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February 25 2014


January 23 2014


From Ashes To Diamands: A Way To Treasure The Dead (Literally!)

Swiss company Algordanza takes cremated human remains and — under high heat and pressure that mimic conditions deep within the Earth — compresses them into diamonds.

Most of the stones come out blue, Willy the company founder and CEO says, because the human body contains trace amounts of boron, an element that may be involved in bone formation. Occasionally, though, a diamond pops out white, yellow or close to black – Willy's not sure why. Regardless, he says, "every diamond from each person is slightly different. It's always a unique diamond."

Most of the orders Algordanza receives come from relatives of the recently deceased, though some people make arrangements for themselves to become diamonds once they've died. Willy says about 25 percent of his customers are from Japan.

At between $5,000 and $22,000, the process costs as much as some funerals. The process and machinery involved are about the same as in a lab that makes synthetic diamonds from other carbon materials.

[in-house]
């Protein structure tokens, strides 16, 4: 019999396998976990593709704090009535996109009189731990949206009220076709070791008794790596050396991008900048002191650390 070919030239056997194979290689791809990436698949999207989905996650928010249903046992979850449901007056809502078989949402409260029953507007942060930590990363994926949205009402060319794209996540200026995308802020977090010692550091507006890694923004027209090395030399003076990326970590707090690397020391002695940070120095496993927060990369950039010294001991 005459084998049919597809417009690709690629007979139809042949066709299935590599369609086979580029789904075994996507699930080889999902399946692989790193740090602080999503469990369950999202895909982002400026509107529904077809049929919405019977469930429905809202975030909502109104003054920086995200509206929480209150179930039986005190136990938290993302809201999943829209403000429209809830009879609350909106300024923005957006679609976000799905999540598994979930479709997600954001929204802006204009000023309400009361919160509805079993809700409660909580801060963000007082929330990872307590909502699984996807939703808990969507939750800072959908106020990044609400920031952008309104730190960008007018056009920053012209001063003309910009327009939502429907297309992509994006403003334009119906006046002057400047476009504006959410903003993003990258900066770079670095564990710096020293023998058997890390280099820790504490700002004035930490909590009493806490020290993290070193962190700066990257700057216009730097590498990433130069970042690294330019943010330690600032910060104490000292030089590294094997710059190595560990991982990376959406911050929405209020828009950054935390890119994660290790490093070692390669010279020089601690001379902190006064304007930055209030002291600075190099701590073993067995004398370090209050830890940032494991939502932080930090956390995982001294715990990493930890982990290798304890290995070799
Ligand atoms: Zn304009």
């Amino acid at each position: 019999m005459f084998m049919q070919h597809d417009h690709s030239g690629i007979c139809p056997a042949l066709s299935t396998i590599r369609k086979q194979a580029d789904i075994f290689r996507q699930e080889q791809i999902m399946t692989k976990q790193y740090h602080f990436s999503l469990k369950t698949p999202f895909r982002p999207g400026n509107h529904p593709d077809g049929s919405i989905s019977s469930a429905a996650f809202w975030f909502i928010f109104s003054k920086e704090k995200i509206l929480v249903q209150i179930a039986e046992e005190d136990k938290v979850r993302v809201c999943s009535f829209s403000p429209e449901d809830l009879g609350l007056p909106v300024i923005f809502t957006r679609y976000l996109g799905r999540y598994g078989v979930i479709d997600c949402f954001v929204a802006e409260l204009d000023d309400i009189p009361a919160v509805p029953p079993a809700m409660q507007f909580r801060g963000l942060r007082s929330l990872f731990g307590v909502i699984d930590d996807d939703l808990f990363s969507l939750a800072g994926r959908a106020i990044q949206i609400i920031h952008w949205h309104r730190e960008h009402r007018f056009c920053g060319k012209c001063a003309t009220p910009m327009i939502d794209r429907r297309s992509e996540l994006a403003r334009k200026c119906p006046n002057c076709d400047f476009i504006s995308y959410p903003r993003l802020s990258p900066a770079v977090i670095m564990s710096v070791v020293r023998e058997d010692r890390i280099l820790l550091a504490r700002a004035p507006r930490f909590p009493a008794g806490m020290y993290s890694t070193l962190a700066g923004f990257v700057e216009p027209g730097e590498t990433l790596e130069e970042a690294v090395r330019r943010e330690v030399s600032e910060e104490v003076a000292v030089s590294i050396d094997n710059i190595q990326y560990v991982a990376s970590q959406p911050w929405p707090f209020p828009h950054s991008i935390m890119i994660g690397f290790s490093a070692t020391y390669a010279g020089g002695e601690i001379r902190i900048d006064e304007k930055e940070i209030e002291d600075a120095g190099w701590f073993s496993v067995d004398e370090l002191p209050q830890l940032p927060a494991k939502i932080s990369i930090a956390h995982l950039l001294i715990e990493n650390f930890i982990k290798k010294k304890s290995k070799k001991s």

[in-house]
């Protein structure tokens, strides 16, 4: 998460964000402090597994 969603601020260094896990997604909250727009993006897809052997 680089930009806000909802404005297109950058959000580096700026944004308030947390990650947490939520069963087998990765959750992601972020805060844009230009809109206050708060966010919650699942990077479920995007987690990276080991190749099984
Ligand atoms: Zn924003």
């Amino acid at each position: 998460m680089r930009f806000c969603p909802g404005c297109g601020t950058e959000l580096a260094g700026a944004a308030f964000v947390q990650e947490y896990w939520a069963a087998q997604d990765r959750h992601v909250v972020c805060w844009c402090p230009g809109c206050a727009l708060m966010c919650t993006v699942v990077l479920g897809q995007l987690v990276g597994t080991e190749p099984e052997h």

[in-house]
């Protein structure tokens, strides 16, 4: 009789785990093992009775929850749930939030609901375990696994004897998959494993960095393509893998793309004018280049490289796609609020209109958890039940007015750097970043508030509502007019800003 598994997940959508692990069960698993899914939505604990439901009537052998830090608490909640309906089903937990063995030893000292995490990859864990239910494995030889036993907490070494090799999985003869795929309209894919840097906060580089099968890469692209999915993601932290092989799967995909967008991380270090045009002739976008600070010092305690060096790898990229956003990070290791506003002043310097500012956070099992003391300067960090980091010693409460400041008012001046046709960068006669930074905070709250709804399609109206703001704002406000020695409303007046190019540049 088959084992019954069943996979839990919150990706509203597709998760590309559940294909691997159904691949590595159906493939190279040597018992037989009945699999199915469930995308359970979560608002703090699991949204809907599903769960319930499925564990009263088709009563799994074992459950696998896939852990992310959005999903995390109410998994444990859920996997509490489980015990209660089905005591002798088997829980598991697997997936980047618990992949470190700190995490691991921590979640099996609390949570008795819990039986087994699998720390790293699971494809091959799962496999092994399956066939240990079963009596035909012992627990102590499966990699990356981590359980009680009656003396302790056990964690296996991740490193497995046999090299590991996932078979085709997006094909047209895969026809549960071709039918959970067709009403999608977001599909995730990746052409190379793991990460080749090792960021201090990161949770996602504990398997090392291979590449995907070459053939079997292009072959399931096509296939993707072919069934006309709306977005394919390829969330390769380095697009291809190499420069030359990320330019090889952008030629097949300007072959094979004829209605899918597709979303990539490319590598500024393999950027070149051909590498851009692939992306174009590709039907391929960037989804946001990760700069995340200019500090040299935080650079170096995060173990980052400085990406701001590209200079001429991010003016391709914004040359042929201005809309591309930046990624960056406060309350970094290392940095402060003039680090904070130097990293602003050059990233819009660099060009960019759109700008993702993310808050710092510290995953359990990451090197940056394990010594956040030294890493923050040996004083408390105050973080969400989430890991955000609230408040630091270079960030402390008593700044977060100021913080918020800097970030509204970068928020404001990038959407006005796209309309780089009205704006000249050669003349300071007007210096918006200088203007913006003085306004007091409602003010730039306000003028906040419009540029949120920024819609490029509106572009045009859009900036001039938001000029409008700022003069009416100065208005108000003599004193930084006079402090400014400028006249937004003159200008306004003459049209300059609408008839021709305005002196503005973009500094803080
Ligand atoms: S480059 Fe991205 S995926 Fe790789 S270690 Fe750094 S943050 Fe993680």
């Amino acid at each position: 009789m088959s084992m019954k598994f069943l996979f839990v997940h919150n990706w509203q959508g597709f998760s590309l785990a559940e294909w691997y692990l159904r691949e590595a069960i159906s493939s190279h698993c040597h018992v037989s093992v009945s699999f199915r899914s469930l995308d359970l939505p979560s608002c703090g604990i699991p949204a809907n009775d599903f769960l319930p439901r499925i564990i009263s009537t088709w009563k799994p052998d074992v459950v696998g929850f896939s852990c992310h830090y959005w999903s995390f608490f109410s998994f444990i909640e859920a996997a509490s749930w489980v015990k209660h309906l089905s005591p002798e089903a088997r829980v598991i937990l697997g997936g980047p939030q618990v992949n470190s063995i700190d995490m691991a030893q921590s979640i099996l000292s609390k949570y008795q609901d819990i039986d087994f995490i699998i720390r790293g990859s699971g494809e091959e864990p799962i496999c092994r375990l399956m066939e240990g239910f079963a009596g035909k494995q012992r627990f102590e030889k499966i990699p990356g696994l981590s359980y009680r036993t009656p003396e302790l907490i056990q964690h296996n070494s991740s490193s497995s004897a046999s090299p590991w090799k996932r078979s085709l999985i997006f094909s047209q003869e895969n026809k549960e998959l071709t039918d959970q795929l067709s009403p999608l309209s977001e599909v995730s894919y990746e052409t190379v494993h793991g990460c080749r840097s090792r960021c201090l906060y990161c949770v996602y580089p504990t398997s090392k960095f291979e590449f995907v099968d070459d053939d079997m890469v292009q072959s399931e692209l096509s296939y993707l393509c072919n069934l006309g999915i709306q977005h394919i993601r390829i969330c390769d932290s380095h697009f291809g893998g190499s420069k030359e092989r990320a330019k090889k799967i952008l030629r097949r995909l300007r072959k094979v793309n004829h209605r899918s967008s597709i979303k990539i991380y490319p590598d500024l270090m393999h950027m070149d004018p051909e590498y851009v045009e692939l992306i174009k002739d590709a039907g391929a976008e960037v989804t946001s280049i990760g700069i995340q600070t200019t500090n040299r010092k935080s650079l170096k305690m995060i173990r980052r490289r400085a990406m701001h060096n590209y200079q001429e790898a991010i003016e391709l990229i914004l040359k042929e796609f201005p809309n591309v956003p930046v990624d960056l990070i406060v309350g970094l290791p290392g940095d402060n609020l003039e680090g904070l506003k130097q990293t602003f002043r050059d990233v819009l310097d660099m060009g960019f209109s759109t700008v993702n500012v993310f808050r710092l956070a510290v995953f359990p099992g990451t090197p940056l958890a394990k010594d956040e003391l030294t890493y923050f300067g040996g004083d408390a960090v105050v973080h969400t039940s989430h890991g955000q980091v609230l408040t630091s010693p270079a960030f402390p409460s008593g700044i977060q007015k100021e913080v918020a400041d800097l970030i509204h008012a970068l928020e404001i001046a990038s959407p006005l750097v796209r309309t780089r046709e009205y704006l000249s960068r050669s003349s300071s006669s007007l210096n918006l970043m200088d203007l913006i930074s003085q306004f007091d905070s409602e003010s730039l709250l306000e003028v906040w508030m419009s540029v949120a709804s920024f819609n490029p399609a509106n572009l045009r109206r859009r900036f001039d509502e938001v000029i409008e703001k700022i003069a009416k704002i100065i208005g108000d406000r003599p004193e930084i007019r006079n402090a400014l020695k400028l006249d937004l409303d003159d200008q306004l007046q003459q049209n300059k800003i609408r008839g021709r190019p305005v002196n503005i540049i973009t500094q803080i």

It only takes about a pound of ashes to make a single diamond, Willy says. His company has created up to nine diamonds from one individual's ashes.

Algordanza isn't the only company blinging out the afterlife, either. An American company called LifeGem offers the same services, and there are a number of U.S. patents for similar procedures.

Most of the time, Willy says, people take the diamonds to a jeweler to be made into rings or pendants.


December 30 2013


How Can You Distinguish Between Humans and Bots?

Detecting and blocking unwanted bots requires website owners to understand how to distinguish between humans and bots.

In the cyber world, it can be difficult to differentiate between human activity and bot activity. Not knowing the difference can be damaging. Bots have the ability to perform thousands, if not millions, of searches per day skewing the web analytics and not in a good way. Bots can run applications automatically, allowing them to run thousands of apps in a very short period of time. It can be difficult to distinguish between the two, but it is very important to understand the process of stopping unwanted bots.

Uncovering the Obvious

There are a few facts that, when thought about, become quite obvious the actions could not have been performed by humans. If there are thousands of searches completed in the span of an hour, it is physically impossible for a human to perform those searches. Another hint is when the searches are done from different locations at the same time; again, it is physically impossible for a human to be in more than one place at a time. When searches are completed by one IP address, but in multiple locations, it is a clue that a bot was in charge.

Method of Searching

human vs bot How Can You Distinguish Between Humans and Bots?